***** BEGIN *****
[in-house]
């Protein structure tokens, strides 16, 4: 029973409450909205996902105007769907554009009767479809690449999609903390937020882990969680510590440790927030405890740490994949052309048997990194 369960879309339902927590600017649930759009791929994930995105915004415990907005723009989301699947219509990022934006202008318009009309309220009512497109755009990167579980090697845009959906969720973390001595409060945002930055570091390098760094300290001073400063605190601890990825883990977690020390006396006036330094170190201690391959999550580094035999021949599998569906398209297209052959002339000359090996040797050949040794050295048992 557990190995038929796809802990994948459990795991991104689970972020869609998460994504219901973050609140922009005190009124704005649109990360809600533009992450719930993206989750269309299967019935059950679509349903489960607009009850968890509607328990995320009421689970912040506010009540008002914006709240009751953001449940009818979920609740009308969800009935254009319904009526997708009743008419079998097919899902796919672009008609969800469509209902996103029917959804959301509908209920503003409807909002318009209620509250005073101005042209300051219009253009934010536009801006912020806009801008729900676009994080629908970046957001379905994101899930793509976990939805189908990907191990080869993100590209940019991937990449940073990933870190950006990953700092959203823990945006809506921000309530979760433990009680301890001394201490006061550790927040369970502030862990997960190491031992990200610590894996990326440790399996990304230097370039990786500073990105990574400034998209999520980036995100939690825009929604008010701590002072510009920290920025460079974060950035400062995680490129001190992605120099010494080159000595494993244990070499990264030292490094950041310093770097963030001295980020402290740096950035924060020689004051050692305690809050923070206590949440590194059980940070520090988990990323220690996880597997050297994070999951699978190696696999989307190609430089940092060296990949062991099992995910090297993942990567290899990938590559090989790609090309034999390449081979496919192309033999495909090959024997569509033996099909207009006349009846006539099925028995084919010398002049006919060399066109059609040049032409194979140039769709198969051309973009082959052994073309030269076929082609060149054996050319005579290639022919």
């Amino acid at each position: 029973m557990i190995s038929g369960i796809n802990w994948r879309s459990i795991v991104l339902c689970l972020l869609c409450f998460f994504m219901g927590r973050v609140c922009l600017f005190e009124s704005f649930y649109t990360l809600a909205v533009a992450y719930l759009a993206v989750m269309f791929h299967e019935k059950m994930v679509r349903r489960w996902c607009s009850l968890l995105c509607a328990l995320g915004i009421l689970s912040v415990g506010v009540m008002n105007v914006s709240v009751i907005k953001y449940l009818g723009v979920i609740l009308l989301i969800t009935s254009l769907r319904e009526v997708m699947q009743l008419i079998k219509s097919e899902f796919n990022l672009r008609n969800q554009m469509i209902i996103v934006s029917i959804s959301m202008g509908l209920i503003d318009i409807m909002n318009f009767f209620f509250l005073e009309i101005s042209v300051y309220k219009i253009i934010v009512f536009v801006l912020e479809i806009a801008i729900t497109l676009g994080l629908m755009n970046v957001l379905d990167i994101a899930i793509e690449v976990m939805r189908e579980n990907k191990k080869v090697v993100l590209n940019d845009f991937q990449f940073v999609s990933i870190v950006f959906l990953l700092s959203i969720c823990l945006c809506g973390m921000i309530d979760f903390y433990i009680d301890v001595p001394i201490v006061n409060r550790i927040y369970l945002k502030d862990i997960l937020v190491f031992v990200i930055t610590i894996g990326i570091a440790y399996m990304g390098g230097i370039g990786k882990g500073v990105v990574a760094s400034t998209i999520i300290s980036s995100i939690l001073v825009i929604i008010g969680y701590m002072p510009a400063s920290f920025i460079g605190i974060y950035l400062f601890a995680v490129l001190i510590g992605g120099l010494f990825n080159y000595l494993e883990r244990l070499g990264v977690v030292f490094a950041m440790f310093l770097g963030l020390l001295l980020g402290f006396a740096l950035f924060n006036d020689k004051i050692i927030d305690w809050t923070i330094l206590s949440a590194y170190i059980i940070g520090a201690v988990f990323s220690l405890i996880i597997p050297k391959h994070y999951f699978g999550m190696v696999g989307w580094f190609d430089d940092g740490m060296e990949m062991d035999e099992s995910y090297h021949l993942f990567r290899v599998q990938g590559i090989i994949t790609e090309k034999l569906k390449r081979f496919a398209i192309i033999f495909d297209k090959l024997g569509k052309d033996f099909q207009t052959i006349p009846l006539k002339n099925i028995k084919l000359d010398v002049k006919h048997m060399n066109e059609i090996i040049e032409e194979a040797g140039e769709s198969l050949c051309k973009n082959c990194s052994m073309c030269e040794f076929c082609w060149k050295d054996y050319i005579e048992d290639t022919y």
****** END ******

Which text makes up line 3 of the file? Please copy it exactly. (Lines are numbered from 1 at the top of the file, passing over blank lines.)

């Amino acid at each position: 029973m557990i190995s038929g369960i796809n802990w994948r879309s459990i795991v991104l339902c689970l972020l869609c409450f998460f994504m219901g927590r973050v609140c922009l600017f005190e009124s704005f649930y649109t990360l809600a909205v533009a992450y719930l759009a993206v989750m269309f791929h299967e019935k059950m994930v679509r349903r489960w996902c607009s009850l968890l995105c509607a328990l995320g915004i009421l689970s912040v415990g506010v009540m008002n105007v914006s709240v009751i907005k953001y449940l009818g723009v979920i609740l009308l989301i969800t009935s254009l769907r319904e009526v997708m699947q009743l008419i079998k219509s097919e899902f796919n990022l672009r008609n969800q554009m469509i209902i996103v934006s029917i959804s959301m202008g509908l209920i503003d318009i409807m909002n318009f009767f209620f509250l005073e009309i101005s042209v300051y309220k219009i253009i934010v009512f536009v801006l912020e479809i806009a801008i729900t497109l676009g994080l629908m755009n970046v957001l379905d990167i994101a899930i793509e690449v976990m939805r189908e579980n990907k191990k080869v090697v993100l590209n940019d845009f991937q990449f940073v999609s990933i870190v950006f959906l990953l700092s959203i969720c823990l945006c809506g973390m921000i309530d979760f903390y433990i009680d301890v001595p001394i201490v006061n409060r550790i927040y369970l945002k502030d862990i997960l937020v190491f031992v990200i930055t610590i894996g990326i570091a440790y399996m990304g390098g230097i370039g990786k882990g500073v990105v990574a760094s400034t998209i999520i300290s980036s995100i939690l001073v825009i929604i008010g969680y701590m002072p510009a400063s920290f920025i460079g605190i974060y950035l400062f601890a995680v490129l001190i510590g992605g120099l010494f990825n080159y000595l494993e883990r244990l070499g990264v977690v030292f490094a950041m440790f310093l770097g963030l020390l001295l980020g402290f006396a740096l950035f924060n006036d020689k004051i050692i927030d305690w809050t923070i330094l206590s949440a590194y170190i059980i940070g520090a201690v988990f990323s220690l405890i996880i597997p050297k391959h994070y999951f699978g999550m190696v696999g989307w580094f190609d430089d940092g740490m060296e990949m062991d035999e099992s995910y090297h021949l993942f990567r290899v599998q990938g590559i090989i994949t790609e090309k034999l569906k390449r081979f496919a398209i192309i033999f495909d297209k090959l024997g569509k052309d033996f099909q207009t052959i006349p009846l006539k002339n099925i028995k084919l000359d010398v002049k006919h048997m060399n066109e059609i090996i040049e032409e194979a040797g140039e769709s198969l050949c051309k973009n082959c990194s052994m073309c030269e040794f076929c082609w060149k050295d054996y050319i005579e048992d290639t022919y």